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POP MUSIC : Bound to INXS : After a year away, heartthrob Michael Hutchence is back with the Australian band for another hit album, but no one knows for how long

INXS without Michael Hutchence, the group’s sexy lead singer?

That’s like the Stones without Mick Jagger or U2 without Bono.

But that’s what fans of this hugely popular Australian band feared with the speculation that Hutchence--tired of the long tours and mounting pressures following the international success of the group’s 1987 album “Kick"--wanted out. The rumors were heightened last year when the lanky, curly-haired singer joined some Australian friends to record an album titled “Max Q.”

Unlike INXS’ seductive, funky dance-rock, a marriage of thunderous power chords and dance rhythms, the Max Q brand of rock has a quirky, underground, experimental feel--clearly a detour from INXS’ mainstream approach. “Max Q” did get some critical acclaim, but, according to an Atlantic Records source, it wasn’t a commercial success.

Hutchence admirers weren’t the only ones puzzled by the rock star’s career sidestep. The other members of INXS were in the dark too.

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“I was at a friend’s house one night watching television and Mike came on singing with another group,” INXS’ keyboardist Andrew Farriss volunteered, sitting across the room from Hutchence during an interview in a Beverly Hills hotel suite. “I said, ‘What the hell is this?’ That was the first I’d heard of it.”

But the Max Q project may have helped keep the group together--at least for one more album.

After 16 months of touring to promote the “Kick” album (which sold 4 million copies in the U.S. alone) all six members of INXS felt they needed a break early last year. They had been together, touring or recording, for 13 years.

“If we hadn’t taken a break, the band might have broken up,” said Farriss, who also plays guitar and wrote, with Hutchence, most of INXS’ new Atlantic Records album, “X.”

During the time off, all six members of the group plunged into assorted side projects, none of which resembled the work they had done in INXS. The plan was for them all to come back as INXS after the break, but the key to the band’s future rested with Hutchence. Would he find life away from INXS more appealing?

Hutchence, 30, downplays the suggestion that he ever seriously thought about leaving the group, but it’s a question he still seems to be debating. There’s a side of him that rebels against the pressures of being the sexy, high-visibility lead singer of a successful group.

“It’s like being in the Twilight Zone,” insisted Hutchence in a dramatic whisper, emphasizing the otherworldly quality of his experience. “I can step outside myself and look at all this and see it’s sheer madness. Sometimes I wonder why I’m doing it. The pace, the pressure, the people grabbing at you--it’s lunacy.

This seems to be a time of re-evaluation for a lot of pop stars. George Michael recently announced he was going to try to downplay his celebrity by not doing videos for his new album and not touring. John Cougar Mellencamp also announced he is taking at least a year break from the road. And Elton John appears to have moved into a period of hibernation.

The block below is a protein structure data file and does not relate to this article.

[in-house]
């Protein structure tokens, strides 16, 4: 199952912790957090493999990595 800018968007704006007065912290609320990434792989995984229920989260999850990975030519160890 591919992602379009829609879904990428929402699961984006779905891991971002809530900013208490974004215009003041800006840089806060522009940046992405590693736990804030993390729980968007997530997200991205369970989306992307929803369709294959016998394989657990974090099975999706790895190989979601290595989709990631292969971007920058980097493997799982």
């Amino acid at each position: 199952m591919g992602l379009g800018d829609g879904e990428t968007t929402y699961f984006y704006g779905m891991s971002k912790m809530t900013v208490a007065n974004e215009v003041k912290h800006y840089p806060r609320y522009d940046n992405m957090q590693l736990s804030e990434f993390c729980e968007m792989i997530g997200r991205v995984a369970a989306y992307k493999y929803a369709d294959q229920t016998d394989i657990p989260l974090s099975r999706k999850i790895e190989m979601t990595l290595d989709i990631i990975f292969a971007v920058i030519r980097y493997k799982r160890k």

Looking across the room at Farriss, Hutchence said with obvious feeling, “I love music and I love working with these guys. . . . I just have a problem with fame. I hate obnoxious, egotistical rock stars. I don’t want to turn into something like that.”

But a lower profile might not have been the only reason Hutchence was attracted to Max Q. He also may have been searching for deeper artistic satisfaction.

Back in the early 1980s, when INXS was just beginning to attract attention in the U.S. with the albums “Underneath the Colours” and “Shabooh Shoobah,” it seemed that the band could evolve into an outfit noted for literate, intelligent lyrics and substantial themes.

But their arrival coincided with the rise of MTV and it was inevitable that the two would connect, given Hutchence’s sexy presence. Not only did MTV turn Hutchence into a rock pin-up, but the sting left their music. The group’s approach became slicker, simpler and more danceable on the albums “Listen Like Thieves” and “Kick.”

Hutchence appears frustrated by the accusations in recent years that INXS’ music is no deeper than the average disco hit.

“Sure it bothers us,” Hutchence said. “We deal with people and issues in an insightful way. There’s more to INXS than danceable music and that damned sex symbol thing.”

Working on Max Q, Hutchence said, “gave me a different perspective on things. I got something out of it. I learned how to sing. I did some vocal explorations. My singing on the new INXS album is much better because of the Max Q project.

“In INXS, for me, there’s always this yearning to do something else, to sample what’s over the horizon. This time I was over the horizon. But I’m back. What does that tell you?”

The true answer to whether Hutchence is going to stick with the band may be tied to the reaction to the new album. Will “X” bring critics back into the fold--and sell more millions?

Whatever the critics decide, (opinion is mixed, see PopMeter) sales are impressive. After just three weeks, the album is already in the national pop Top 5.


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